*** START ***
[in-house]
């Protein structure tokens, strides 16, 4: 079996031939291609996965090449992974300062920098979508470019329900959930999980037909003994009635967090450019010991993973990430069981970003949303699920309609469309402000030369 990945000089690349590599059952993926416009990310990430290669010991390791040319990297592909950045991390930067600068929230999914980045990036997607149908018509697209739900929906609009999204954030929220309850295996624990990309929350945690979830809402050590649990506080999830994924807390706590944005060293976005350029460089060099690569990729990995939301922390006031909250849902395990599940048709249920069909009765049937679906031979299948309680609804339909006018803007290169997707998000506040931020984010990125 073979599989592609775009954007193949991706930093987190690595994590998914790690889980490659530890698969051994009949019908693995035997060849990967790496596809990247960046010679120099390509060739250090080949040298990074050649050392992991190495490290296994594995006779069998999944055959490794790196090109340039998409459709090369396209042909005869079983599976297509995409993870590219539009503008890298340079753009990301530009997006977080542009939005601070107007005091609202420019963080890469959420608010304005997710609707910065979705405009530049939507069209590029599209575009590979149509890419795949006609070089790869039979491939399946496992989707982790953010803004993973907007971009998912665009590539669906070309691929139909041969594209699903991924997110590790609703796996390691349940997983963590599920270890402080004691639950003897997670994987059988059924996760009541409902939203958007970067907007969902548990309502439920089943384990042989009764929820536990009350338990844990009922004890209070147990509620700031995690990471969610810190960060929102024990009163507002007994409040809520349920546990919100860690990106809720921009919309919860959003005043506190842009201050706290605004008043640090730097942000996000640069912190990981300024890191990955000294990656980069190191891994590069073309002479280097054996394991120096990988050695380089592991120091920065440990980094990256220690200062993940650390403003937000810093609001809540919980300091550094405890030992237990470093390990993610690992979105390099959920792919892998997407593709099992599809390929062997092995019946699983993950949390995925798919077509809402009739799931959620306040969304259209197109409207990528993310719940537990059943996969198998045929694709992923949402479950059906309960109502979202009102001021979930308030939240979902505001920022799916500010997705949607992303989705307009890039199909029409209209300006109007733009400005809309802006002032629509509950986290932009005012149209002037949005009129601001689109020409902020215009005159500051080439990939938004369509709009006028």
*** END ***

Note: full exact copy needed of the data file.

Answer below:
[in-house]
């Protein structure tokens, strides 16, 4: 079996031939291609996965090449992974300062920098979508470019329900959930999980037909003994009635967090450019010991993973990430069981970003949303699920309609469309402000030369 990945000089690349590599059952993926416009990310990430290669010991390791040319990297592909950045991390930067600068929230999914980045990036997607149908018509697209739900929906609009999204954030929220309850295996624990990309929350945690979830809402050590649990506080999830994924807390706590944005060293976005350029460089060099690569990729990995939301922390006031909250849902395990599940048709249920069909009765049937679906031979299948309680609804339909006018803007290169997707998000506040931020984010990125 073979599989592609775009954007193949991706930093987190690595994590998914790690889980490659530890698969051994009949019908693995035997060849990967790496596809990247960046010679120099390509060739250090080949040298990074050649050392992991190495490290296994594995006779069998999944055959490794790196090109340039998409459709090369396209042909005869079983599976297509995409993870590219539009503008890298340079753009990301530009997006977080542009939005601070107007005091609202420019963080890469959420608010304005997710609707910065979705405009530049939507069209590029599209575009590979149509890419795949006609070089790869039979491939399946496992989707982790953010803004993973907007971009998912665009590539669906070309691929139909041969594209699903991924997110590790609703796996390691349940997983963590599920270890402080004691639950003897997670994987059988059924996760009541409902939203958007970067907007969902548990309502439920089943384990042989009764929820536990009350338990844990009922004890209070147990509620700031995690990471969610810190960060929102024990009163507002007994409040809520349920546990919100860690990106809720921009919309919860959003005043506190842009201050706290605004008043640090730097942000996000640069912190990981300024890191990955000294990656980069190191891994590069073309002479280097054996394991120096990988050695380089592991120091920065440990980094990256220690200062993940650390403003937000810093609001809540919980300091550094405890030992237990470093390990993610690992979105390099959920792919892998997407593709099992599809390929062997092995019946699983993950949390995925798919077509809402009739799931959620306040969304259209197109409207990528993310719940537990059943996969198998045929694709992923949402479950059906309960109502979202009102001021979930308030939240979902505001920022799916500010997705949607992303989705307009890039199909029409209209300006109007733009400005809309802006002032629509509950986290932009005012149209002037949005009129601001689109020409902020215009005159500051080439990939938004369509709009006028």